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Univ. of San Diego School of Law

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Thursday, March 8, 2012

Ganong on Rehabilitation, Incapacitation, and Aging

Peter Ganong has posted Rehabilitation, Incapacitation, and Aging: Evidence from Georgia on SSRN.  Here is the abstract: 

In April 1993, Georgia instituted new parole guidelines that led to longer prison terms for parole-eligible offenders. This paper shows that an extra year of prison reduces the three-year recidivism rate by 6 percentage points (14 percent); and the benefits of preventing this crime are likely outweighed by the costs of this additional incarceration. 

I develop a new econometric framework to jointly estimate the effects of rehabilitation, incapacitation, and aging in reducing crime. Estimates of incapacitation effects using existing methodologies are biased upward by at least a factor of two because they focus on a short time horizon.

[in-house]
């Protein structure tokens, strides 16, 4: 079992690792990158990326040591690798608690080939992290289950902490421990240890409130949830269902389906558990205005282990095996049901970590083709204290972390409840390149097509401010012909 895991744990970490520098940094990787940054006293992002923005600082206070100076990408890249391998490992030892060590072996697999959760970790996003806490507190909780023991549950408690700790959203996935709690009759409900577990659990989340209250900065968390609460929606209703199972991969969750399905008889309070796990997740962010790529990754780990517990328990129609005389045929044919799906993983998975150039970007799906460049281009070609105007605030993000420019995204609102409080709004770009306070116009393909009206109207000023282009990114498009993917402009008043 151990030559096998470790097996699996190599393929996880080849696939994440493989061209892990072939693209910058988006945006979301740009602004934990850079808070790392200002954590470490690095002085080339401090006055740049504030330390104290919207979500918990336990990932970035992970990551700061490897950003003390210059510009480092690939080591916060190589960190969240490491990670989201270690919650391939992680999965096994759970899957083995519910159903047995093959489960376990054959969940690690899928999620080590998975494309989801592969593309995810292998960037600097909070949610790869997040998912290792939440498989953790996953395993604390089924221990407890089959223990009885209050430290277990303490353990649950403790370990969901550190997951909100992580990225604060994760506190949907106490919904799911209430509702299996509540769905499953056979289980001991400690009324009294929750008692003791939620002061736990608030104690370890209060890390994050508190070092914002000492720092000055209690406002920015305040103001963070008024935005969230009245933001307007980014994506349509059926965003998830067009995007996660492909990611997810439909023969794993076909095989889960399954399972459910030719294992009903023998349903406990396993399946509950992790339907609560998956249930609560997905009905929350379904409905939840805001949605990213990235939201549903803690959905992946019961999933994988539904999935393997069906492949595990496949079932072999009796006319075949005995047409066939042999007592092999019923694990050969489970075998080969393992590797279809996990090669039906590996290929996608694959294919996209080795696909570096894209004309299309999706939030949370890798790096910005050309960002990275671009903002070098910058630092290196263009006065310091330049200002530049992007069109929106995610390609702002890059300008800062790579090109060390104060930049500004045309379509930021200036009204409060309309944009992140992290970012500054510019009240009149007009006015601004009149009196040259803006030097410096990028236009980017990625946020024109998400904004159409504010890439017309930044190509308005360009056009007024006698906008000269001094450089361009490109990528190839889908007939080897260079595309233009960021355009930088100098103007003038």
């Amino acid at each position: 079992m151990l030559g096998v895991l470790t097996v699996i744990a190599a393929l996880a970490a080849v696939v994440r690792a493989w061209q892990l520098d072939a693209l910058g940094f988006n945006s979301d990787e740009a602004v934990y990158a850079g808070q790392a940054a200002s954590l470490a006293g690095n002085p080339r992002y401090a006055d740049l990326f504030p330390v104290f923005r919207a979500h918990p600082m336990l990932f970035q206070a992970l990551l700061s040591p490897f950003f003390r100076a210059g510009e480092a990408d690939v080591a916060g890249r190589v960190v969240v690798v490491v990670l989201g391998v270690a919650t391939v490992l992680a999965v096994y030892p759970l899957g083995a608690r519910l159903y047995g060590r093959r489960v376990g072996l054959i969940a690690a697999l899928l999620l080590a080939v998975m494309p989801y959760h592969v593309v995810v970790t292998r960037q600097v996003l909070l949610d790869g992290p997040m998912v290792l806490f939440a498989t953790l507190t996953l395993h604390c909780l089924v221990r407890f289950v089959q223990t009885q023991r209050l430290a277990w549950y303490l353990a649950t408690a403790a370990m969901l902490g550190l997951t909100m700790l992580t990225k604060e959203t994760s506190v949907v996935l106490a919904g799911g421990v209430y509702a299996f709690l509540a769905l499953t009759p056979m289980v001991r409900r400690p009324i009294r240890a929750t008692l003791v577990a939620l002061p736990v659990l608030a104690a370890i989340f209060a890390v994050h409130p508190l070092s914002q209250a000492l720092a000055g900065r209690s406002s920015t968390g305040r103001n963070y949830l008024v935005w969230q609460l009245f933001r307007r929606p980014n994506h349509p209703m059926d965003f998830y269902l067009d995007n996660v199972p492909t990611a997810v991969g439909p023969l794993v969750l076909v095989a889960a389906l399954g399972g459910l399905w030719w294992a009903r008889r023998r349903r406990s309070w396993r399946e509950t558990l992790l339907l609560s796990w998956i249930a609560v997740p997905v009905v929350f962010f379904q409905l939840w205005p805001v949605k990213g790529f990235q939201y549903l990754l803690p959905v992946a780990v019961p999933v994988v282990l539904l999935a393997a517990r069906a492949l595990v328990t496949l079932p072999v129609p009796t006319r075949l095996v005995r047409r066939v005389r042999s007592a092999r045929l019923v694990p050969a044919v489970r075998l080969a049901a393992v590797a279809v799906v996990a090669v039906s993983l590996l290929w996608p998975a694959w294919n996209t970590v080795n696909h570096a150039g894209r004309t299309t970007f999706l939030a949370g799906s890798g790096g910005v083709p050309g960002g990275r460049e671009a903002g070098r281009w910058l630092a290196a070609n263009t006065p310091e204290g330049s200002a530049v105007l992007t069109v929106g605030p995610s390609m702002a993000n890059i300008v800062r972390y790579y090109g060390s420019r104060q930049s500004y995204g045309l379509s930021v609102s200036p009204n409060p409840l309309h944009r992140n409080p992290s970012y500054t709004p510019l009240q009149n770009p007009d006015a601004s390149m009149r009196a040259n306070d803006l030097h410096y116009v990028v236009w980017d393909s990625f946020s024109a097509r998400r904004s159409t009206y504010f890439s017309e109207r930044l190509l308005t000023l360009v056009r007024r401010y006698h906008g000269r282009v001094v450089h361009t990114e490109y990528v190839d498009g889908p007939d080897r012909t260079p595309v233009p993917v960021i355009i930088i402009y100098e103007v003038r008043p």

http://lawprofessors.typepad.com/crimprof_blog/2012/03/ganong-on-rehabilitation-incapacitation-and-aging.html

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Comments

nice stuff and nice information over their.

Posted by: rehab new York | Mar 8, 2012 9:51:34 PM

When I directed the evaluation unit for the Oklahoma Department of Corrections, we discovered that the effect of sentence length and time served on later recidivism varied by the offenders' risk/need assessment scores. Low and moderate risk/need offenders did worse with longer sentences and times served while high risk/need offenders had the patterns described in this paper, which would not be surprising given the parole changes. Caution should be applied in asserting that a given increase in time served results in less recidivism for ALL offenders, which is how this research will be used. It wasn't true in Oklahoma and I doubt it's true in Georgia.

Posted by: michael.d.connelly-1@ou.edu | Mar 9, 2012 7:10:38 AM

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